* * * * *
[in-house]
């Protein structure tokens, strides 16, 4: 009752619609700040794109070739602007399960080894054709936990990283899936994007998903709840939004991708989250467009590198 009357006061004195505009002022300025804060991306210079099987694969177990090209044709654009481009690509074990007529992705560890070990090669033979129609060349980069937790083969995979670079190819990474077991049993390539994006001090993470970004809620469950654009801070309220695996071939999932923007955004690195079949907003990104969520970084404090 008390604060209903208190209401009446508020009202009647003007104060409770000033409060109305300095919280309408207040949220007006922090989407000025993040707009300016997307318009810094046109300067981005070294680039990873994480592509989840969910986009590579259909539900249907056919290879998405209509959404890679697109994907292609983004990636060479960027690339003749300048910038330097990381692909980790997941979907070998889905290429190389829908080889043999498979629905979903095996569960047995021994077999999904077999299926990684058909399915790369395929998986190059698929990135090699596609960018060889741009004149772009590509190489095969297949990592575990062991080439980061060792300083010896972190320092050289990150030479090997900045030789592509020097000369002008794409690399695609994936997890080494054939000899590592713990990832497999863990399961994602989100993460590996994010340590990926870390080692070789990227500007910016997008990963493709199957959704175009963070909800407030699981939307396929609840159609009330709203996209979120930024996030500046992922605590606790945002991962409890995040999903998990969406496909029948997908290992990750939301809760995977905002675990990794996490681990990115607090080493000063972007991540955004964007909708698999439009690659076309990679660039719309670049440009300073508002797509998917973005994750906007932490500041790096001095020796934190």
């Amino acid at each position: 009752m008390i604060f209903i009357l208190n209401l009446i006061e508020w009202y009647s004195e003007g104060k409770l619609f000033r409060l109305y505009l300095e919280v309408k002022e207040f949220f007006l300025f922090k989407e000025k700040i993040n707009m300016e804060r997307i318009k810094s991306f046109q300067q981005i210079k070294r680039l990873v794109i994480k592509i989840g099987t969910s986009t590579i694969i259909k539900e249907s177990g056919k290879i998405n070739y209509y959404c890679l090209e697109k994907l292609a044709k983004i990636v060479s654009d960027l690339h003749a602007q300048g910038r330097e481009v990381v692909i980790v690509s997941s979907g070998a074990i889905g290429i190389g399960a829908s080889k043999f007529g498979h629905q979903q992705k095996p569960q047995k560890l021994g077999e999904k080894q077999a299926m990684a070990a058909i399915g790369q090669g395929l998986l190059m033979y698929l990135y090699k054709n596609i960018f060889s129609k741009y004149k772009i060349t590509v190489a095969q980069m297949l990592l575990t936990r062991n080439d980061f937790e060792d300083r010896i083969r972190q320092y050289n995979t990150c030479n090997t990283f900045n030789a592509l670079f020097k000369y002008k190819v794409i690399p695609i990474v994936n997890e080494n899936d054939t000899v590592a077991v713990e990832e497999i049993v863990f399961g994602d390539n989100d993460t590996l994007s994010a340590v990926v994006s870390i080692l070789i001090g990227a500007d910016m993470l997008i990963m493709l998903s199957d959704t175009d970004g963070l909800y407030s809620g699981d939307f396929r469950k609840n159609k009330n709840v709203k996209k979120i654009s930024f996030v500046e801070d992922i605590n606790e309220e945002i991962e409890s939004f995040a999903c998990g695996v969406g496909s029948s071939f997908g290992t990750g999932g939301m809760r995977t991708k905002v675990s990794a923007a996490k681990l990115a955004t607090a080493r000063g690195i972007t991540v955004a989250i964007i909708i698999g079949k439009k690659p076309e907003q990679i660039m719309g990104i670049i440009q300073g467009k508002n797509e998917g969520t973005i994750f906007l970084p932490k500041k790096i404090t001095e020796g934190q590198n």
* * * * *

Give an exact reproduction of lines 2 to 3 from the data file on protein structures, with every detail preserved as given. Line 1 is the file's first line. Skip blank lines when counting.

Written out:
């Protein structure tokens, strides 16, 4: 009752619609700040794109070739602007399960080894054709936990990283899936994007998903709840939004991708989250467009590198 009357006061004195505009002022300025804060991306210079099987694969177990090209044709654009481009690509074990007529992705560890070990090669033979129609060349980069937790083969995979670079190819990474077991049993390539994006001090993470970004809620469950654009801070309220695996071939999932923007955004690195079949907003990104969520970084404090 008390604060209903208190209401009446508020009202009647003007104060409770000033409060109305300095919280309408207040949220007006922090989407000025993040707009300016997307318009810094046109300067981005070294680039990873994480592509989840969910986009590579259909539900249907056919290879998405209509959404890679697109994907292609983004990636060479960027690339003749300048910038330097990381692909980790997941979907070998889905290429190389829908080889043999498979629905979903095996569960047995021994077999999904077999299926990684058909399915790369395929998986190059698929990135090699596609960018060889741009004149772009590509190489095969297949990592575990062991080439980061060792300083010896972190320092050289990150030479090997900045030789592509020097000369002008794409690399695609994936997890080494054939000899590592713990990832497999863990399961994602989100993460590996994010340590990926870390080692070789990227500007910016997008990963493709199957959704175009963070909800407030699981939307396929609840159609009330709203996209979120930024996030500046992922605590606790945002991962409890995040999903998990969406496909029948997908290992990750939301809760995977905002675990990794996490681990990115607090080493000063972007991540955004964007909708698999439009690659076309990679660039719309670049440009300073508002797509998917973005994750906007932490500041790096001095020796934190």
């Amino acid at each position: 009752m008390i604060f209903i009357l208190n209401l009446i006061e508020w009202y009647s004195e003007g104060k409770l619609f000033r409060l109305y505009l300095e919280v309408k002022e207040f949220f007006l300025f922090k989407e000025k700040i993040n707009m300016e804060r997307i318009k810094s991306f046109q300067q981005i210079k070294r680039l990873v794109i994480k592509i989840g099987t969910s986009t590579i694969i259909k539900e249907s177990g056919k290879i998405n070739y209509y959404c890679l090209e697109k994907l292609a044709k983004i990636v060479s654009d960027l690339h003749a602007q300048g910038r330097e481009v990381v692909i980790v690509s997941s979907g070998a074990i889905g290429i190389g399960a829908s080889k043999f007529g498979h629905q979903q992705k095996p569960q047995k560890l021994g077999e999904k080894q077999a299926m990684a070990a058909i399915g790369q090669g395929l998986l190059m033979y698929l990135y090699k054709n596609i960018f060889s129609k741009y004149k772009i060349t590509v190489a095969q980069m297949l990592l575990t936990r062991n080439d980061f937790e060792d300083r010896i083969r972190q320092y050289n995979t990150c030479n090997t990283f900045n030789a592509l670079f020097k000369y002008k190819v794409i690399p695609i990474v994936n997890e080494n899936d054939t000899v590592a077991v713990e990832e497999i049993v863990f399961g994602d390539n989100d993460t590996l994007s994010a340590v990926v994006s870390i080692l070789i001090g990227a500007d910016m993470l997008i990963m493709l998903s199957d959704t175009d970004g963070l909800y407030s809620g699981d939307f396929r469950k609840n159609k009330n709840v709203k996209k979120i654009s930024f996030v500046e801070d992922i605590n606790e309220e945002i991962e409890s939004f995040a999903c998990g695996v969406g496909s029948s071939f997908g290992t990750g999932g939301m809760r995977t991708k905002v675990s990794a923007a996490k681990l990115a955004t607090a080493r000063g690195i972007t991540v955004a989250i964007i909708i698999g079949k439009k690659p076309e907003q990679i660039m719309g990104i670049i440009q300073g467009k508002n797509e998917g969520t973005i994750f906007l970084p932490k500041k790096i404090t001095e020796g934190q590198n």